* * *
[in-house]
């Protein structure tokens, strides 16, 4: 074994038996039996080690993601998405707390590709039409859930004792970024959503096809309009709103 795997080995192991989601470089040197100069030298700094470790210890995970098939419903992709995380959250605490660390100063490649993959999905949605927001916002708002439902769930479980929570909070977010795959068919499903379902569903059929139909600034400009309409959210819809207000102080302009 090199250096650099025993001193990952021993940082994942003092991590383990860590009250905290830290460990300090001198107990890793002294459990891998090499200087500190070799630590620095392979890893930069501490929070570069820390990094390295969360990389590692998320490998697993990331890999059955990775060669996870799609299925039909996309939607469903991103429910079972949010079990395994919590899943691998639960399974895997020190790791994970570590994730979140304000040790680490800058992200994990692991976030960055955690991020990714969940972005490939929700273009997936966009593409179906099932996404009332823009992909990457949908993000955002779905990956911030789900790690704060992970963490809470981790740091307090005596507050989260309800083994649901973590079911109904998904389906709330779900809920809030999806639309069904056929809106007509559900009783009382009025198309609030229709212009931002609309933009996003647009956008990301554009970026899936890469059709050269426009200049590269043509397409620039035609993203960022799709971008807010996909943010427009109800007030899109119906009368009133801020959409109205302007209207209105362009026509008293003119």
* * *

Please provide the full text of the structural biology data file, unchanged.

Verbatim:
[in-house]
């Protein structure tokens, strides 16, 4: 074994038996039996080690993601998405707390590709039409859930004792970024959503096809309009709103 795997080995192991989601470089040197100069030298700094470790210890995970098939419903992709995380959250605490660390100063490649993959999905949605927001916002708002439902769930479980929570909070977010795959068919499903379902569903059929139909600034400009309409959210819809207000102080302009 090199250096650099025993001193990952021993940082994942003092991590383990860590009250905290830290460990300090001198107990890793002294459990891998090499200087500190070799630590620095392979890893930069501490929070570069820390990094390295969360990389590692998320490998697993990331890999059955990775060669996870799609299925039909996309939607469903991103429910079972949010079990395994919590899943691998639960399974895997020190790791994970570590994730979140304000040790680490800058992200994990692991976030960055955690991020990714969940972005490939929700273009997936966009593409179906099932996404009332823009992909990457949908993000955002779905990956911030789900790690704060992970963490809470981790740091307090005596507050989260309800083994649901973590079911109904998904389906709330779900809920809030999806639309069904056929809106007509559900009783009382009025198309609030229709212009931002609309933009996003647009956008990301554009970026899936890469059709050269426009200049590269043509397409620039035609993203960022799709971008807010996909943010427009109800007030899109119906009368009133801020959409109205302007209207209105362009026509008293003119």